MuswellMetro 

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Just one bit of caution the 2nd year tends to bite you on the backside the first year is often the easiest.

Don’t give up on your local association you may well need them next year.
yep nothing like a second year to make you loose confidence ,it can be a nightmare from march to august especially with a standard brood box and an over sexed carnolion queen bee (which are the bees the big suppliers seem to favour, i wonder why :coolgleamA:)

we now have a waiting list of nearly two years for our bee keeping course, 2012 is almost full and now restrict it to locals only, why because we dont make money on the course and give our time free but in 2008 we trained 25 beeks and 15 were never seen again as the lived some miles away: :cuss: so now locals first with local mentors in the second year
 

BBG 

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Polystyrene & lots more next year again hopefully
yep nothing like a second year to make you loose confidence ,it can be a nightmare from march to august especially with a standard brood box and an over sexed carnolion queen bee (which are the bees the big suppliers seem to favour, i wonder why :coolgleamA:)

we now have a waiting list of nearly two years for our bee keeping course, 2012 is almost full and now restrict it to locals only, why because we dont make money on the course and give our time free but in 2008 we trained 25 beeks and 15 were never seen again as the lived some miles away: :cuss: so now locals first with local mentors in the second year
What ever happened to the easy-going, take it all in your stride bee-keeping of 20 years ago. Halcyon days of reading the book, looking at the hive, more reading, ringing up the person you bought them from and asking the question.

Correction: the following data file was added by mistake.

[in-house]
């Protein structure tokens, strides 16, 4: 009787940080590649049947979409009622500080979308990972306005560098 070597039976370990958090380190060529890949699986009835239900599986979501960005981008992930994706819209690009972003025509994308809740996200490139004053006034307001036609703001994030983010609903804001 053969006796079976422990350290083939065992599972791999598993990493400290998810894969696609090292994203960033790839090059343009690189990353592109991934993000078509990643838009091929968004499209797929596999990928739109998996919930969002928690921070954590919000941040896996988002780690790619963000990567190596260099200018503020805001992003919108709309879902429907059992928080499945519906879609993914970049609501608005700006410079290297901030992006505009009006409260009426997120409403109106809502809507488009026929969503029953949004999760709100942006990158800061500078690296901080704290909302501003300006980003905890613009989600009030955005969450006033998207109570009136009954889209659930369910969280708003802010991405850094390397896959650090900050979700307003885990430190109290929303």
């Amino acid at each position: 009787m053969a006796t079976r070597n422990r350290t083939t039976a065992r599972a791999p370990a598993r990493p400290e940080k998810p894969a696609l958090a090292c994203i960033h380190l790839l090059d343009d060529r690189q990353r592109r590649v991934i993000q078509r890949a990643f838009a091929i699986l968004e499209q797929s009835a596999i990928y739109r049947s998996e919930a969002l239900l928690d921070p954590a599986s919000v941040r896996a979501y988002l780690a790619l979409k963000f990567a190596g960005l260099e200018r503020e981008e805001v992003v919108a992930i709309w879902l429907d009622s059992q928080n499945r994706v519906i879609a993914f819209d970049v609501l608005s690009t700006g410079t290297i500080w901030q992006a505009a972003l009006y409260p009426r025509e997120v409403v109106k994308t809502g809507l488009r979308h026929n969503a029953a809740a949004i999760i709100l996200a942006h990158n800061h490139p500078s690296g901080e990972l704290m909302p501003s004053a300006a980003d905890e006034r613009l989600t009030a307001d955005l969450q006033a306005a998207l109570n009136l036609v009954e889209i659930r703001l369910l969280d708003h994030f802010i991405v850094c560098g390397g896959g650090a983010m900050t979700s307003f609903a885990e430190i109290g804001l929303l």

Warm afternoons of puzzling at frantic little fellahs storming around the frames and first sight of big lumps on the comb followed by the realisation of the discovery of queen cells followed by the rush for the book, the spare hive, etc. etc.

The calm, quiet drink and smirk of happy, nervous fulfilment at avoiding the loss.

All in black and white, simple and plain English too!
 

darren64 

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yep nothing like a second year to make you loose confidence ,it can be a nightmare from march to august especially with a standard brood box and an over sexed carnolion queen bee (which are the bees the big suppliers seem to favour, i wonder why :coolgleamA:)

we now have a waiting list of nearly two years for our bee keeping course, 2012 is almost full and now restrict it to locals only, why because we dont make money on the course and give our time free but in 2008 we trained 25 beeks and 15 were never seen again as the lived some miles away: :cuss: so now locals first with local mentors in the second year
why?
 

oliver90owner 

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I think MM is likely referring to the majority that start with a single 'pussycat' nuc which then turns into a roaring, feisty bunch of swarming bees in the second year, or they lose their quiet queen, by swarming or supercedure, and the next generation is a second cross 'demon'. Either way a bit of a change. Those with local mongrels will likely fare better.

Then there are those who try to expand their one colony into 5 and finish with one colony! It can happen, particularly in a bad year.

That was my downfall, in my second season - and I only wanted to double mine. Two steps forward and one back. Getting them through that winter was a real problem. But there was no internet then; mentor stepped back, etc etc.

Regards, RAB
 

peteinwilts 

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2010 had an 'interesting' spring. After hearing horror story's of people losing a large proportion of their hives and I was 'relatively' unscathed, I was full of confidence. (relatively - I lost a weak colony in early April)

The long long cold spring was appearing to come to an end as we had a two week blast of heat. The bees started laying like crazy and it was looking so good.
Then in turned very VERY cold. Too cold to look in the hive to see what they were doing. Then on the first warm day the hives swarmed leaving me nothing but small numbers of bees and unmated queens.
After a couple of failing queens, my hives did not really get themselves back on track until August which then turned out to be rubbish.

2010 was my second year... confidence bashing - yes! - realising how much of a newbie I still am - also yes!